GW suitability for irrigation purpose was assessed using EC, SAR, Na%, RSC, CAI and PI water quality indicators and the obtained results were compared with the Indian standard prescribed for irrigation uses. The Na% ranged between 12% and 62% (avg. 24%) (Table 3) which is falling under recommended values. The high percentage of Na causes deflocculating and impairment of the tilth and permeability of soils. The CAI-I and CAI-II values are negative for all the samples indicating that ion exchange may have happened between Ca2+ or Mg2+ in the groundwater with Na+ and K+ in the aquifer sediment. The permeability index (PI) ranged between 37.7% and 75.9%, with average value 54.1%. PI index result reveals that ~98% of samples were fallings under good class and while 2% under suitable category (PI > 75%).
There is a significant association between SAR and sodium absorbed on the soil. If irrigation water containing high percentage of sodium and low calcium, then sodium may be absorbed on soil and it may disturb soil structure and causes clay particles dispersion. The calculated SAR value ranged from 0 to 2 meq/L and all the samples fell in excellent category. The residual sodium carbonate (RSC) ranged between 2.46 to 2.74 meq/L. The results indicated that about 75.5% samples fell in excellent category (RSC < 1.25 meq/L) while remaining under good category (RSC 1.25–2.5 meq/L). Good rainfall in the area might be one of the reasons which govern low RSC values (suitable range for irrigation).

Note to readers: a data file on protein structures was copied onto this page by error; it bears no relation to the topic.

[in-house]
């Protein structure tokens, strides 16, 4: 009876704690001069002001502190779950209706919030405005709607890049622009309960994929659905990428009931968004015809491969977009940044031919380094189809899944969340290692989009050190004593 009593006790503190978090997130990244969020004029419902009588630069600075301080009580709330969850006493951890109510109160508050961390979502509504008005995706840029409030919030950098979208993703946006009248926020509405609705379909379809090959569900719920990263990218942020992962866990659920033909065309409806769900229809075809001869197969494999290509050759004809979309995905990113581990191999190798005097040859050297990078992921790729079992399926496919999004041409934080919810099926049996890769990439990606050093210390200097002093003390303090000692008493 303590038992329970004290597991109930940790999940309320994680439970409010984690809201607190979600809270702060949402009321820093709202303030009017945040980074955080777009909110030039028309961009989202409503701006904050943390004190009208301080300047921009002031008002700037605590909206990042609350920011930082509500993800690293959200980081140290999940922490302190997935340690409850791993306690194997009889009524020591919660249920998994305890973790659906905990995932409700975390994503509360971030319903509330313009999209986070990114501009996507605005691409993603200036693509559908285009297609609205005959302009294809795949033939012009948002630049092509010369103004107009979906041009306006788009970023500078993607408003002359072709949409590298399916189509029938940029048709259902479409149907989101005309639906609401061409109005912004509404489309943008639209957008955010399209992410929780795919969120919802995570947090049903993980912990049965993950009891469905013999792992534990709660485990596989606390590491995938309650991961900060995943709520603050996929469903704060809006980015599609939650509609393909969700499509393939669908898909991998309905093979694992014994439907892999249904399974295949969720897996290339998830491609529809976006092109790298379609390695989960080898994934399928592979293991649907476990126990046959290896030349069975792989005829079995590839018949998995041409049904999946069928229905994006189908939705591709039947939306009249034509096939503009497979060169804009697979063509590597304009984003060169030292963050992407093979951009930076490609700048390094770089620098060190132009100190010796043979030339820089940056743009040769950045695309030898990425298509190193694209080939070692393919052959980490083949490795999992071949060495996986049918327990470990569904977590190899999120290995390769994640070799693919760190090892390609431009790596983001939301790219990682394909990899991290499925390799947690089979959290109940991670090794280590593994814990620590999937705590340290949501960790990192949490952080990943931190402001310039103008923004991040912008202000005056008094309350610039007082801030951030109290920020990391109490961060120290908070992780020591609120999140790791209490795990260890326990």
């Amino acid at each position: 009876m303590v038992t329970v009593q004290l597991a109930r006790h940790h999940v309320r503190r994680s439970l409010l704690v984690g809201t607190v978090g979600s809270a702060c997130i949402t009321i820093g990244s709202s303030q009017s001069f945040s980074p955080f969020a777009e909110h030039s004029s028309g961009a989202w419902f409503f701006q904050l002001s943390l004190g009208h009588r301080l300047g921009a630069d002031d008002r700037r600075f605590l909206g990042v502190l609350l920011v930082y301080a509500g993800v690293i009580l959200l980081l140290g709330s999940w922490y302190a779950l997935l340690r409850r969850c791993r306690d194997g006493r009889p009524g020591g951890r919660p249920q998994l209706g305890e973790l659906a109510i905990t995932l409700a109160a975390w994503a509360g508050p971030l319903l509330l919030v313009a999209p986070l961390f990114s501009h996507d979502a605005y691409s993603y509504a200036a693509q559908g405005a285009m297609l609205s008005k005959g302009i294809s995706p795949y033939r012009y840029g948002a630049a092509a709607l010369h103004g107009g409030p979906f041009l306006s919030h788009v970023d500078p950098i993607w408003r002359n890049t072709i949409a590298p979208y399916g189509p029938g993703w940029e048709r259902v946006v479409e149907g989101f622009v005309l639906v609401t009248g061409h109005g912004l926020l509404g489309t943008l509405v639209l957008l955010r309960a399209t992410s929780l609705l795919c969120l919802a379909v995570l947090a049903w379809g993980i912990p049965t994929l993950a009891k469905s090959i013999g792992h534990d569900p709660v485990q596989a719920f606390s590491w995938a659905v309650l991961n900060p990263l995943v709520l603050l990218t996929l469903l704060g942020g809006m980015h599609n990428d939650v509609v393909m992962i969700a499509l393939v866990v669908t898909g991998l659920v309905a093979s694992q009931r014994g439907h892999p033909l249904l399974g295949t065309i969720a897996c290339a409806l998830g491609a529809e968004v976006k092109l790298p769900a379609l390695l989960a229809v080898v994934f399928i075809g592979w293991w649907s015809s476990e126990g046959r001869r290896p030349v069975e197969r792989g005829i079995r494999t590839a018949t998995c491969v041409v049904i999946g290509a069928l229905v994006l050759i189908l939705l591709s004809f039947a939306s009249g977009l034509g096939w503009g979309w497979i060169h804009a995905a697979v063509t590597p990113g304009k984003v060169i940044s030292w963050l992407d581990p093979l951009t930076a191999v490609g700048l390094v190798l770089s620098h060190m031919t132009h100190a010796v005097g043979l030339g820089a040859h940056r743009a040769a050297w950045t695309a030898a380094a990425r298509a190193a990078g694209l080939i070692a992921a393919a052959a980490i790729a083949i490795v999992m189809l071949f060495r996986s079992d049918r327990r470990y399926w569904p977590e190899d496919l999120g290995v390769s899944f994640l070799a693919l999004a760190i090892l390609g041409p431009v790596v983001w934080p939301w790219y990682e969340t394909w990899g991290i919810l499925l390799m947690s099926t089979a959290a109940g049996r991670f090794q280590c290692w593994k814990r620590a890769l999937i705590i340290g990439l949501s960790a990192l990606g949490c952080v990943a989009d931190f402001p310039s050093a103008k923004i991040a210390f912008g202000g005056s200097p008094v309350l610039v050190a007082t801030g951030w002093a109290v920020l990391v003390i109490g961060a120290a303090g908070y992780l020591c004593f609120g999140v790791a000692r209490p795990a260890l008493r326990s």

Plot of analytical data on Wilcox diagram [41] relating EC to Na% showed that 97.8% of groundwater samples of the study fell in excellent to good quality region, which can be used for irrigation purposes (Figure 10).
The total soluble salts in irrigation water determines salinity zone as low (EC = <250 µS/cm), medium (EC 250–750 µS/cm), high (EC 750–2250 µS/cm) and very high (EC 2250–5000 µS/cm). High value of EC in water leads to salinity and high sodium concentration leads to alkalinity in soil. It is reported that generally high concentration of solutes is present in irrigation water in areas where evaporation is maximum [42]. Normally, salinity problem arises where drainage is poor in irrigated agriculture. Due to the poor drainage, water table rises and due to capillary action, sodium salts accumulate in the soil near the root zone of the plants. In the present study, no samples fell in the low salinity category; however, 69% and 31% samples fell in medium and high salinity category which may be due to shallow water table in the area. Conjunctive use of water by mixing ground water with normal surface water in proper proportion should be practiced to avoid soil salinity. The US salinity diagram, showing SAR and EC that represents alkalinity hazard and salinity hazard, respectively, reflects that no sample fell in the category C1S1, while most of the water sample were in C2S1 (68.8%), C3S1 (31.11%) category indicating medium to high salinity (Figure 11) but suitable for irrigation use.